How to Justify Marketing Spend for B2B Marketing Teams
Justifying marketing spend for marketing teams is a tale as old as time. Showing marketing ROI (return on investment) for marketing budget approval has always been difficult. The challenge is particularly steep in the B2B marketing world, where the stakes are higher, the decision process is longer, and it generally takes many, many touchpoints before a prospect becomes a customer. Add to that the challenges with marketing attribution in many CRM systems, and your B2B marketing team may have a hard time justifying an additional spend — even when you know you need it.
Step One: Align the Marketing Budget Ask with the Goals of the Business
So, how should a B2B marketing team proceed in justifying additional marketing spend? The first and very important step is to start by focusing on the overarching business goals. (Not the marketing team's goals.) Please, marketers, it is imperative that — for this exercise — you ignore all vanity metrics and any marketing team-only metrics.
Before we begin, let's share a few words about vanity metrics and marketing metrics. According to HubSpot, "Vanity metrics include data such as social media followers, page views, subscribers, and other flashy analytics that are satisfying on paper, but don't move the needle for your business goals. They offer positive reporting, but no context for future marketing decisions — something actionable metrics can do." Marketing team-only metrics include data around brand awareness, page impressions, and the like.
These marketing metrics are undoubtedly helpful for marketing strategy and KPIs. However, when attempting to justify marketing spend, particularly in a B2B environment, you are talking to the C-suite. The key term here is "actionable metrics."
And like any other situation in life, to communicate effectively, it is crucial that you meet them where they are, not where you want them to be. You must speak their language. And the language of the C-suite is revenues (money). So, how do B2B marketing teams justify additional marketing spend? Simply put: align what you are asking for with the goals of the business.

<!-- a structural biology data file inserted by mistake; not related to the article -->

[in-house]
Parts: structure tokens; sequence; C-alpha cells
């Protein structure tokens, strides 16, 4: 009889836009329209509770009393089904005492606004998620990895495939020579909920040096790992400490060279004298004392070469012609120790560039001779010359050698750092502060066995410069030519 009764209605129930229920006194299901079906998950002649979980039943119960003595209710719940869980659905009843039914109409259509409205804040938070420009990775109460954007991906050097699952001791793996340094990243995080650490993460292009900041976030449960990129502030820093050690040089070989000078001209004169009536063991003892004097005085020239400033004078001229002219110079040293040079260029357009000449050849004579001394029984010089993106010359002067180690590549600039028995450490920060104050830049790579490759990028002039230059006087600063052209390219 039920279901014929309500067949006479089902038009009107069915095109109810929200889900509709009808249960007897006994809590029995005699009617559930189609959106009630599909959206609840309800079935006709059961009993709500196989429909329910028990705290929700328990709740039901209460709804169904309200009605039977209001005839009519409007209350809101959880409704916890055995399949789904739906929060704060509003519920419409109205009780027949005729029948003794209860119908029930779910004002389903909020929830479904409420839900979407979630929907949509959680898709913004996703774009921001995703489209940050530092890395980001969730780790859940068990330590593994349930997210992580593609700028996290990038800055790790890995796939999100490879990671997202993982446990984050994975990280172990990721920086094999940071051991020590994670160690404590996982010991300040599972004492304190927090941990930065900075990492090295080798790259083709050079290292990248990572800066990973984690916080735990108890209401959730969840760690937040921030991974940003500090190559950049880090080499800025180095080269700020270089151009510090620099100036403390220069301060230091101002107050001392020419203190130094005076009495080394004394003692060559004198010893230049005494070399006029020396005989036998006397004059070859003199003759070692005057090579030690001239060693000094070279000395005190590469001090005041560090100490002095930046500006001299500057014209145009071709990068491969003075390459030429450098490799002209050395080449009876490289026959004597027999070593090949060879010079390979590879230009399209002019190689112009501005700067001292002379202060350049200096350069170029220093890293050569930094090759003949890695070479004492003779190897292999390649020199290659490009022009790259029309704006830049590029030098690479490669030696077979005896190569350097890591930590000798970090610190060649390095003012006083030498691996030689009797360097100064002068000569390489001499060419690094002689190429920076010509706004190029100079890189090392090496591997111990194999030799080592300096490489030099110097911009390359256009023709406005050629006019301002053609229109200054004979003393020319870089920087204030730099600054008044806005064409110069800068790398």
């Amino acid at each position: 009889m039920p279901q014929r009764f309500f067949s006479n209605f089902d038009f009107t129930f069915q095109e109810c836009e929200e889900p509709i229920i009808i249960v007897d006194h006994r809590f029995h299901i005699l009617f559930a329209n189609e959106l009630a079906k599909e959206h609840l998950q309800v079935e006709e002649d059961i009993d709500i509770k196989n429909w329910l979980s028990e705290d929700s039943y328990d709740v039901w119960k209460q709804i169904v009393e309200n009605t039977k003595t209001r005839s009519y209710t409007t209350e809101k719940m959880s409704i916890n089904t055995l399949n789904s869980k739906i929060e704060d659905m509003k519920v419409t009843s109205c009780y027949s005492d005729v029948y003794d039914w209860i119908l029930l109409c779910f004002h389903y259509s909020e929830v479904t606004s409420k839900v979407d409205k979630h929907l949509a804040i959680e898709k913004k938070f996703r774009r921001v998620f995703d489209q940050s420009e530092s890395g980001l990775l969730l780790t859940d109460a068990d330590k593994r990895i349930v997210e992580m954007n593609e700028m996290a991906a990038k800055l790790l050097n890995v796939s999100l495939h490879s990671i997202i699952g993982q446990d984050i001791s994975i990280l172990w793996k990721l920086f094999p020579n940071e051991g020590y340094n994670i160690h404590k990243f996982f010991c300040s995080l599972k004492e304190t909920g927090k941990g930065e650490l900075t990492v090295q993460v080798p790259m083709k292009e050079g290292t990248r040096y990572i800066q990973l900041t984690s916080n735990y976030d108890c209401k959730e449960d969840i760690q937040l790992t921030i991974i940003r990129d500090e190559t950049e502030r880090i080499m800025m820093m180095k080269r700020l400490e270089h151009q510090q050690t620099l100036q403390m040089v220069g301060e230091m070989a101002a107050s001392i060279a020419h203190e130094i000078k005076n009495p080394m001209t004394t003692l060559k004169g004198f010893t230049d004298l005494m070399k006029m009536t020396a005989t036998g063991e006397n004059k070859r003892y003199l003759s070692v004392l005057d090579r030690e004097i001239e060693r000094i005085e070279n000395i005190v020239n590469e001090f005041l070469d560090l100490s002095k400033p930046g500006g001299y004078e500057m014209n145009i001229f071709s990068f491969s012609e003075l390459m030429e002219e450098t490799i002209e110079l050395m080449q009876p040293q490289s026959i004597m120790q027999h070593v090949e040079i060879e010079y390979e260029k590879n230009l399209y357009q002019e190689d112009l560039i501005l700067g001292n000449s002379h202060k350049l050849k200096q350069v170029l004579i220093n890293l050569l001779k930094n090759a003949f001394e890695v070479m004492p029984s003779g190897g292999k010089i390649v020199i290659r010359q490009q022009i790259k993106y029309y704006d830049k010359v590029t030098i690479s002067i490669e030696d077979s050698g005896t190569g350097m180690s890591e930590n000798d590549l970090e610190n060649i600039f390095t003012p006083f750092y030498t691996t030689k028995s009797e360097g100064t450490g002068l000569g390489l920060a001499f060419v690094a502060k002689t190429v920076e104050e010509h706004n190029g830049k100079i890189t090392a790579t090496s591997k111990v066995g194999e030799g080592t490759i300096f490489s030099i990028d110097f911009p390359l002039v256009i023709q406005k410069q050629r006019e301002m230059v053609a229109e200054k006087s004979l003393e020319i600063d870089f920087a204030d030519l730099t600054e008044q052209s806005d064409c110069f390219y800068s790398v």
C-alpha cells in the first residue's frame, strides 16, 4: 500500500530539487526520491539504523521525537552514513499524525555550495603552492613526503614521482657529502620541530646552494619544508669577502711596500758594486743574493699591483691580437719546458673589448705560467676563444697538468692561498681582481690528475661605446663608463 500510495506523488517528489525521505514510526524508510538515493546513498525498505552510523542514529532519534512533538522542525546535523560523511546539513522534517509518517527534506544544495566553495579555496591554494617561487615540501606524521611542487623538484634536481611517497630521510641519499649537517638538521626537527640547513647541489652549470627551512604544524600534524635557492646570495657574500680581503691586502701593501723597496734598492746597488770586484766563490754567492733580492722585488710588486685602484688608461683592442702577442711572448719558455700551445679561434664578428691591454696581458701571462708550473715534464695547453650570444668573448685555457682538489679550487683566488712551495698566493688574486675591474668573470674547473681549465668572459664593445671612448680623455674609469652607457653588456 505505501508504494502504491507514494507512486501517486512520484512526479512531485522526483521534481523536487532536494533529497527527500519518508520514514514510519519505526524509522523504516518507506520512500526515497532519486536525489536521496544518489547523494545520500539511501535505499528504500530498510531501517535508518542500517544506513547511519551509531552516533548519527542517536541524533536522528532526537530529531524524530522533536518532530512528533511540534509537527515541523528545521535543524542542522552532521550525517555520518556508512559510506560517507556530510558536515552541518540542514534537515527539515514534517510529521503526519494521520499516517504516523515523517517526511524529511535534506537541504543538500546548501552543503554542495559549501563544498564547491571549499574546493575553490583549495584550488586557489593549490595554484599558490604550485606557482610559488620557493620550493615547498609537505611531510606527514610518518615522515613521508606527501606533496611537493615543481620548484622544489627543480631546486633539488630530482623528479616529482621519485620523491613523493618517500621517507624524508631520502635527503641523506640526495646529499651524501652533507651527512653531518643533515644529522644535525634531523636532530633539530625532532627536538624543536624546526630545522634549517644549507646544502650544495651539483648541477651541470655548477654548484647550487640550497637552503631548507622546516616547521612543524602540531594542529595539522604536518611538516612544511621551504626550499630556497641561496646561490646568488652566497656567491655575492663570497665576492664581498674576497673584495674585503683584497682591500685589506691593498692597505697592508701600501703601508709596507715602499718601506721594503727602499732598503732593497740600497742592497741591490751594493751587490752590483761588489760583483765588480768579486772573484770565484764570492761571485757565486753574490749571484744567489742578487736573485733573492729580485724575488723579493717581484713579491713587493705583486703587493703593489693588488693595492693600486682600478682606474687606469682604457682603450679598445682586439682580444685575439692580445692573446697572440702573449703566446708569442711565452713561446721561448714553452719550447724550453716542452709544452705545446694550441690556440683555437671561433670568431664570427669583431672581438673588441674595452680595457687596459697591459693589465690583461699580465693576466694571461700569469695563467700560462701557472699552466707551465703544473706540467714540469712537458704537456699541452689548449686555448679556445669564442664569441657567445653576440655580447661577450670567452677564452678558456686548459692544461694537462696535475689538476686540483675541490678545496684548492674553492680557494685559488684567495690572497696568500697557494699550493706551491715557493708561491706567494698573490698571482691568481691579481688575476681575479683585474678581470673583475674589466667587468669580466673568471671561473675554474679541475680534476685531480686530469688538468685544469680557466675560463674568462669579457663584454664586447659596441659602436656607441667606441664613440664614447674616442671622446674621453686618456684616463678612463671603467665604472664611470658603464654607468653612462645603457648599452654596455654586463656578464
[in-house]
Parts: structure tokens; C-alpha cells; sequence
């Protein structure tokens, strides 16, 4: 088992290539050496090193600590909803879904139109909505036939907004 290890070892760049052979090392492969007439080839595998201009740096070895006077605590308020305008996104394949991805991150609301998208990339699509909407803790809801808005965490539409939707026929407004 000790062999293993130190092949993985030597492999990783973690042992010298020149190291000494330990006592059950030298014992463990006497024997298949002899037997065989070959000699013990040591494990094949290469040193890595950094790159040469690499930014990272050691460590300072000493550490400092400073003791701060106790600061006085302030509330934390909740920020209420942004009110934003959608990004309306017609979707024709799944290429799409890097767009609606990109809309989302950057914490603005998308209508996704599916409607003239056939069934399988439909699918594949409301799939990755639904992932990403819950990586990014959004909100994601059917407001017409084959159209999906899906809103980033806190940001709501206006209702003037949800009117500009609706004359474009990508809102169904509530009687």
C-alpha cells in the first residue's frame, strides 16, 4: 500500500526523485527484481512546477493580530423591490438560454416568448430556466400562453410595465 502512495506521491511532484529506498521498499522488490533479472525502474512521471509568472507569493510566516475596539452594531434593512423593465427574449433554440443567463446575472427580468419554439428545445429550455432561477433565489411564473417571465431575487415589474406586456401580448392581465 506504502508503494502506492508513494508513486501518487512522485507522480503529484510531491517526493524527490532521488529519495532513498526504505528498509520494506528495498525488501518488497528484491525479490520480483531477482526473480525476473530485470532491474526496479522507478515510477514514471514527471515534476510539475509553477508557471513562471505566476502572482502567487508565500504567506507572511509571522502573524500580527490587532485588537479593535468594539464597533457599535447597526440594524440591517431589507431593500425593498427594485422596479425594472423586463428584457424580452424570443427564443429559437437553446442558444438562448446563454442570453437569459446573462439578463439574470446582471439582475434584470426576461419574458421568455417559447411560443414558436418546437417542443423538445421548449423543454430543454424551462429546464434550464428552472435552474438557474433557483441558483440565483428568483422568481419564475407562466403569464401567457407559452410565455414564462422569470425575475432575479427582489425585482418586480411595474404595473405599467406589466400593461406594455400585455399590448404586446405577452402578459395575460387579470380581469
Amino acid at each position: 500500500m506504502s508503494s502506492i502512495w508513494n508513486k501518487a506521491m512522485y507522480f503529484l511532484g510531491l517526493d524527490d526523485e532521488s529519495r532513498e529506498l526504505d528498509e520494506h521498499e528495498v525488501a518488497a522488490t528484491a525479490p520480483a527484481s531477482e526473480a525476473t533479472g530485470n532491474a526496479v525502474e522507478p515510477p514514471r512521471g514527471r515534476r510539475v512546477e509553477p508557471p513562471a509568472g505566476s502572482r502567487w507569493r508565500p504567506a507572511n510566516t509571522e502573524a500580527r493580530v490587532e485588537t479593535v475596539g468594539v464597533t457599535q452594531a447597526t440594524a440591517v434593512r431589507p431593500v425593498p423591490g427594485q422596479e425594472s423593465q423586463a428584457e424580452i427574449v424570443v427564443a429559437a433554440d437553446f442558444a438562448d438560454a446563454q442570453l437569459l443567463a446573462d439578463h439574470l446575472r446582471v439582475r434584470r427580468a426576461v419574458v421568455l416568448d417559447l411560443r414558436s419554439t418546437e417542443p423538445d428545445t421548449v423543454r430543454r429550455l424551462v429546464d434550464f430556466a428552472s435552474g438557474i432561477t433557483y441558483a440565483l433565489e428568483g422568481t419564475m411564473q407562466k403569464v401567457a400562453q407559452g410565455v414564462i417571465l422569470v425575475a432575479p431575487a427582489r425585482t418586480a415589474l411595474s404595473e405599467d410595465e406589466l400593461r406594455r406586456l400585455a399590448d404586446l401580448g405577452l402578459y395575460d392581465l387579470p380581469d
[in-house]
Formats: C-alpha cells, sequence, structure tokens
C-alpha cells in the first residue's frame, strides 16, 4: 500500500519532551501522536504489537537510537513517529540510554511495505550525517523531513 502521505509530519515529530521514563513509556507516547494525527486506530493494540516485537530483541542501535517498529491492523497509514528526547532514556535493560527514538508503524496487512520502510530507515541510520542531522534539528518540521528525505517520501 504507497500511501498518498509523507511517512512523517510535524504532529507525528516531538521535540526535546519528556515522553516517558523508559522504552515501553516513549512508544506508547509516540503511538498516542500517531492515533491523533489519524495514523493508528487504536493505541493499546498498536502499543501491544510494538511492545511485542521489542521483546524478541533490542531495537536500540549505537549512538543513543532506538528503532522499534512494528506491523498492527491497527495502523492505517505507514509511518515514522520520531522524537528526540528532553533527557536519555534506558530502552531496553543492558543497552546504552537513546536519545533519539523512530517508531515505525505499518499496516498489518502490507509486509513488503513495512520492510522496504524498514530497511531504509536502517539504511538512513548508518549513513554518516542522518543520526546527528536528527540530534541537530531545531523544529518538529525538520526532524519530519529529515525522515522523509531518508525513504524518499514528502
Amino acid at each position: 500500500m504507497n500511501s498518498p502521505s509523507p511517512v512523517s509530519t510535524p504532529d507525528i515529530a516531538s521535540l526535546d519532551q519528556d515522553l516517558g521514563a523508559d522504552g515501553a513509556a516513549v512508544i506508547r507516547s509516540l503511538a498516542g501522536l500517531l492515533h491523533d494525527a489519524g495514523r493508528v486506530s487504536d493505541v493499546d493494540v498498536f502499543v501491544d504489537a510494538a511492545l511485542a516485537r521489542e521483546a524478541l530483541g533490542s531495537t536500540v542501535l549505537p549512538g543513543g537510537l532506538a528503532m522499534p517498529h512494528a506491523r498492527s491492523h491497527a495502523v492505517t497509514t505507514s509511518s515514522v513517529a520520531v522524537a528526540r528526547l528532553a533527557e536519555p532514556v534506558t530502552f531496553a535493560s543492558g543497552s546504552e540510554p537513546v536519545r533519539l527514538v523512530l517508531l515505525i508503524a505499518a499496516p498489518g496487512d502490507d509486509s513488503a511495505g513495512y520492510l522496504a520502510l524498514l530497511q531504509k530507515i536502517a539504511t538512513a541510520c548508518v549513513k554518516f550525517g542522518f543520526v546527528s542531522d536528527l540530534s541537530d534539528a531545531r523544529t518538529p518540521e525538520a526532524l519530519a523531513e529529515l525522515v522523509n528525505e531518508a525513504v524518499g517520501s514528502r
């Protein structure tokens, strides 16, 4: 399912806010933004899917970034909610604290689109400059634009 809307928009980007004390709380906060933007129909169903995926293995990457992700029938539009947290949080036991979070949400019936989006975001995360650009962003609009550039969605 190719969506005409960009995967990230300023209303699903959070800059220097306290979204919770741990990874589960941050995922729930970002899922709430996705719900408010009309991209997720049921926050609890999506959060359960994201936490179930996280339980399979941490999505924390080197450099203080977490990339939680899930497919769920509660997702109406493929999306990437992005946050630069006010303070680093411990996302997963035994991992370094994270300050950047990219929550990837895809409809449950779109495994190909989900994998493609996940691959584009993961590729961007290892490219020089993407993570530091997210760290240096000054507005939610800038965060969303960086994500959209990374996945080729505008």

Step Two: Show ROI (Return on Investment)
Many marketing departments and agencies focus their efforts on branding and other top-of-the-sales funnel work. That work is very important. One international bank values its brand at 1 billion dollars. A strong brand provides clarity to customers and prospects. However, when you are working to justify marketing spend for a B2B marketing team, top-of-the-sales-funnel work is in the same category as vanity metrics. You are not speaking the language of the C-suite.
This situation becomes quite challenging because, unlike the sales team, the marketing team is seen as a cost center, not as a profit center. Therefore, to justify marketing spend in a B2B environment, it is vitally important to focus on ROI.
What are the best ways to demonstrate ROI? We have broken down a few of the best ways to show value in the language of the C-suite.
- KPIs | Position your marketing spend request as an investment to achieve business goals with your target audience: new customers, company revenues, B2B product launches, and the like. To justify marketing spend, your marketing plan and marketing tactics need to align exactly with the company's goals.
- Demand generation | Demand generation is the act of bringing your sales and marketing messaging into new markets and growing demand where it did not previously exist. Entering and succeeding in new markets can be a powerful message to the C-suite.
- Lead generation | Lead generation is a system where prospective clients indicate interest by trading their business email address for an ebook, white paper, study, access to a webinar, or similar asset of value. Once that prospect converts to a marketing qualified lead (MQL), your B2B marketing team can begin to nurture that prospect with helpful email marketing and targeted ads that offer additional value. It is critical that you use a Customer Relationship Management (CRM) system that tracks benchmarks and customer journeys in order to track conversions, engagement, and, most of all — ROI throughout the sales cycle.
- E-Commerce | While e-commerce may not be the norm (or even be reasonable) for your industry today, it certainly may be in the future. Don't be caught flat-footed. The travel industry, the healthcare industry, the B2B equipment finance industry — none of them ever thought they would sell online. Now, or in the future, the customer experience will likely include doing business with you online.
Curious about how to build your marketing team to fit your business needs?
Step Three: Turn Your Website into a Lead Generation Machine
The results are in: inbound content marketing works. If you're not familiar with the term, B2B marketers often utilize an inbound marketing methodology that provides helpful information, filled with search engine optimization (SEO) strategy and appropriate keywords, and linking that helpful information to other helpful information on your website.